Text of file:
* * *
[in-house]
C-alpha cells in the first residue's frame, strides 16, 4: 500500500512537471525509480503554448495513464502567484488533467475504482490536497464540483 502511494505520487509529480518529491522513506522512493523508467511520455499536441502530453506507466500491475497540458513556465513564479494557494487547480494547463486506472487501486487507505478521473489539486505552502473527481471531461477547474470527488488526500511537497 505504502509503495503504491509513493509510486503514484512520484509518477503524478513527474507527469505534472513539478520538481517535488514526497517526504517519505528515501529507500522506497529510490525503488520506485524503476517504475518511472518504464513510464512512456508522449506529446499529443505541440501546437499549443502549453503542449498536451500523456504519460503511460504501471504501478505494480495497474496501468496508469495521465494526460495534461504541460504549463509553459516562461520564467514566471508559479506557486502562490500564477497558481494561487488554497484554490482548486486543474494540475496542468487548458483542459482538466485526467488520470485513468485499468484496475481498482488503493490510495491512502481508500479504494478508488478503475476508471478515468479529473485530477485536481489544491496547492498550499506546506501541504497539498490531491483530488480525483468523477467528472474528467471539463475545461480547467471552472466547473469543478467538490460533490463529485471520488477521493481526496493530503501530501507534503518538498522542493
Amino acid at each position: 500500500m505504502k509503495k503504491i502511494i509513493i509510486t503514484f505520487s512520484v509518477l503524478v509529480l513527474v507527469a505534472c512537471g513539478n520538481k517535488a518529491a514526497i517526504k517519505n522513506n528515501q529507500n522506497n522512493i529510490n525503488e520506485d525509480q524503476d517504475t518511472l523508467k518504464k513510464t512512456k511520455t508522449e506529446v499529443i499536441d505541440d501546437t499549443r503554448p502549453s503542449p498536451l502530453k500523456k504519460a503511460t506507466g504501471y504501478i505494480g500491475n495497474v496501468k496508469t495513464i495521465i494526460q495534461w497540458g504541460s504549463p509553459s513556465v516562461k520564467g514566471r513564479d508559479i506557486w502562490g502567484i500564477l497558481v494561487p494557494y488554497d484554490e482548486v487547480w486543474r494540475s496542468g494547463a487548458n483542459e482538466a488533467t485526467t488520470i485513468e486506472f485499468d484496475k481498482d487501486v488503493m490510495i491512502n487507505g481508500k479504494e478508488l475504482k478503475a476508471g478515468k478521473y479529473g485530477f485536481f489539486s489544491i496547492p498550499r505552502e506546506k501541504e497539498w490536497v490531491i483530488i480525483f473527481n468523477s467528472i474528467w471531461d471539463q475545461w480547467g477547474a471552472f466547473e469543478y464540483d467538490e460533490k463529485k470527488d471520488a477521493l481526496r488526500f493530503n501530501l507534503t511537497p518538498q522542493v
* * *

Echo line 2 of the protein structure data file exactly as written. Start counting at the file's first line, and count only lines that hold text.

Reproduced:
C-alpha cells in the first residue's frame, strides 16, 4: 500500500512537471525509480503554448495513464502567484488533467475504482490536497464540483 502511494505520487509529480518529491522513506522512493523508467511520455499536441502530453506507466500491475497540458513556465513564479494557494487547480494547463486506472487501486487507505478521473489539486505552502473527481471531461477547474470527488488526500511537497 505504502509503495503504491509513493509510486503514484512520484509518477503524478513527474507527469505534472513539478520538481517535488514526497517526504517519505528515501529507500522506497529510490525503488520506485524503476517504475518511472518504464513510464512512456508522449506529446499529443505541440501546437499549443502549453503542449498536451500523456504519460503511460504501471504501478505494480495497474496501468496508469495521465494526460495534461504541460504549463509553459516562461520564467514566471508559479506557486502562490500564477497558481494561487488554497484554490482548486486543474494540475496542468487548458483542459482538466485526467488520470485513468485499468484496475481498482488503493490510495491512502481508500479504494478508488478503475476508471478515468479529473485530477485536481489544491496547492498550499506546506501541504497539498490531491483530488480525483468523477467528472474528467471539463475545461480547467471552472466547473469543478467538490460533490463529485471520488477521493481526496493530503501530501507534503518538498522542493